a diagnosis?

B. Digital rectal examination

VIII-41. Which of the following is the most common cause of acute pancreatitis in the United States?

C. Gallstones

VIII-42. A 24-year-old woman with a history of irritable bowel syndrome (IBS) has been treated with loperamide, psyllium, and imipramine. Because of continued abdominal pain, bloating, and alternating constipation/diarrhea, she is started on alosetron, 0.5 mg bid. Five days later she
is brought to the emergency department with severe abdominal pain. On examination she is in severe discomfort. Her temperature is 39°C, blood pressure 90/55 mmHg, heart rate 115 beats/min, respiratory rate 22 breaths/min, and oxygen saturation normal. Abdominal examination is notable for hypoactive bowel sounds, diffuse
tenderness, and guarding without rebound tenderness. Her stool is heme positive. Laboratory studies are notable for a white blood cell count of 15,800 with a left shift and a slight anion gap metabolic acidosis. Which of the following is the most likely diagnosis?

D. Ischemic colitis

VIII-43. An 88-year-old woman is brought to your clinic by her family because she has become increasingly socially withdrawn. The patient lives alone and has been reluctant to visit or be visited by her family. Family members, including seven children, also note a foul odor in her apartment and on her person. She has not had any weight loss. Alone in the examining room, she only complains of hemorrhoids. On mental status examination,
she does have signs of depression. Which of
the following interventions is most appropriate at this
time?

C. Physical examination including genitourinary and
rectal examination

VIII-44. You are asked to consult on a 62-year-old white female with pruritus for 4 months. She has noted progressive fatigue and a 5-lb weight loss. She has intermittent nausea but no vomiting and denies changes in her bowel habits. There is no history of
prior alcohol use, blood transfusions, or illicit druguse. The patient is widowed and had two heterosexual partners in her lifetime. Her past medical history is
significant only for hypothyroidism, for which shetakes levothyroxine. Her family history is unremarkable.
On examination she is mildly icteric. She has spider angiomata on her torso. You palpate a nodular liver edge 2 cm below the right costal margin. The remainder of the examination is unremarkable. A right upper quadrant ultrasound confirms your suspicion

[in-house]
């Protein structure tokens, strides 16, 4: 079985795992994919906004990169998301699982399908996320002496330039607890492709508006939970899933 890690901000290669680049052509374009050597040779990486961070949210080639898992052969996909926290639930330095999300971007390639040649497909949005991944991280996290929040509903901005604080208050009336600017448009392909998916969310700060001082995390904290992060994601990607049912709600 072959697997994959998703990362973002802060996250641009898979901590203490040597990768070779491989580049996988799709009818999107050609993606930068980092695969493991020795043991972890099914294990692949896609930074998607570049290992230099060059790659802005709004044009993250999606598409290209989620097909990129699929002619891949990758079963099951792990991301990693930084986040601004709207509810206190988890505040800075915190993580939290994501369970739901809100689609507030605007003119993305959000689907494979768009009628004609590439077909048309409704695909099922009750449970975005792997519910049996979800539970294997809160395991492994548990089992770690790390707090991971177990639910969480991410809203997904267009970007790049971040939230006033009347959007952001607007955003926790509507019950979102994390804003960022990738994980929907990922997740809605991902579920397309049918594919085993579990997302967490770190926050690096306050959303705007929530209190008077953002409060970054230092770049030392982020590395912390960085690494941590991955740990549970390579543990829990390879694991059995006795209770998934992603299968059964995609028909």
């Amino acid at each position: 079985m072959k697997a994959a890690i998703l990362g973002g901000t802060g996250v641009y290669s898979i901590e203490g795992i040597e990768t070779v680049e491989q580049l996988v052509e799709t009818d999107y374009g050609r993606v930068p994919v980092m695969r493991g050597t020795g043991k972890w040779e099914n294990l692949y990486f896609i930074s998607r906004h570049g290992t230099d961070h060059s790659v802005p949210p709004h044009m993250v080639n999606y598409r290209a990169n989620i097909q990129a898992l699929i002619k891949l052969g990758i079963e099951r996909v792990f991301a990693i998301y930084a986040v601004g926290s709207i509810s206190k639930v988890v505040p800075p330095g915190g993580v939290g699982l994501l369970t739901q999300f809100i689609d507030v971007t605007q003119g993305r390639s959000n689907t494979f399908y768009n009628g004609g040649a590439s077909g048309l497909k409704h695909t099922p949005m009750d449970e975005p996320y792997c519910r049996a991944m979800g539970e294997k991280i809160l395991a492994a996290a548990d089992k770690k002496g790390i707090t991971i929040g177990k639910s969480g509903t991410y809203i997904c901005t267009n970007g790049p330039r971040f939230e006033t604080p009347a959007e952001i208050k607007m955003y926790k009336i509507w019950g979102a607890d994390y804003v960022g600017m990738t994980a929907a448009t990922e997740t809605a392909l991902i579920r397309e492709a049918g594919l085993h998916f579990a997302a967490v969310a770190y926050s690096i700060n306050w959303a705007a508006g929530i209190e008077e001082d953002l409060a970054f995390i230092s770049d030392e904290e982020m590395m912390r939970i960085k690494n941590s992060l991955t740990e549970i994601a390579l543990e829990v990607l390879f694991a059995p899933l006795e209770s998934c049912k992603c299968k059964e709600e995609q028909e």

of cirrhosis. You order a complete blood count and a comprehensive metabolic panel. What is the most appropriate next test?

B. Antimitochondrial antibodies (AMA)

VIII-45. Your 33-year-old patient with Crohn's disease (CD) has had a disappointing disease response to gluco- corticoids and 5-ASA agents. He is interested in steroid- sparing agents. He has no liver or renal disease. You pre- scribe once-weekly methotrexate injections. In addition to monitoring hepatic function and complete blood count, what other complication of methotrexate therapy do you advise the patient of?

D. Pneumonitis

VIII-46. Which of the following is potentially associated with constipation?

A. B. C. D. E. F. G. Colon cancer Depression Eating disorder Hypothyroidism Irritable bowel syndrome Pharmaceutical agents All of the above

VIII-47. A 23-year-old Turkish female presents to the emergency department for evaluation of acute abdominal pain. She reports that she has had multiple episodes of se- vere abdominal pain since age 15. These episodes have been very severe, once prompting exploratory laparot- omy at age 18 with removal of the appendix, which was histologically benign. She reports that the pain lasts ap- proximately 2 or 3 days and then resolves entirely without intervention. There are no clear triggers for the pain. Past evaluation has included normal upper and lower endos- copy, normal small bowel series, and multiple CT scans that have shown only small amounts of free fluid in the abdominal cavity. In addition, the patient recently devel- oped a migratory arthritis affecting her knees and ankles. The patient is currently on no medications. Multiple other family members have similar complaints. On physi- cal examination the patient appears in moderate distress, lying very still. Temperature is 39.8°C (103.6°F). Heart rate is 130, and blood pressure is 112/66. She has evidence of a pleural effusion on the right with decreased breath sounds and dullness to percussion of half the lung field. She has a regular tachycardia without murmurs. Bowel sounds are hypoactive, and there is moderate diffuse ab- dominal tenderness. There is mild rebound tenderness diffusely throughout the abdomen without guarding. Her left knee is swollen and erythematous with an effusion. Laboratory studies show a white blood cell count of 15,300/mm3 (90% neutrophils). Erythrocyte sedimenta- tion rate is 110 s. Arthrocentesis reveals a white blood cell count of 68,000 with 98% neutrophils. Culture is negative at 1 week. The patient's symptoms resolve over the course of 72 h. What is the best therapy for prevention of the pa- tient's symptoms?

B. Colchicine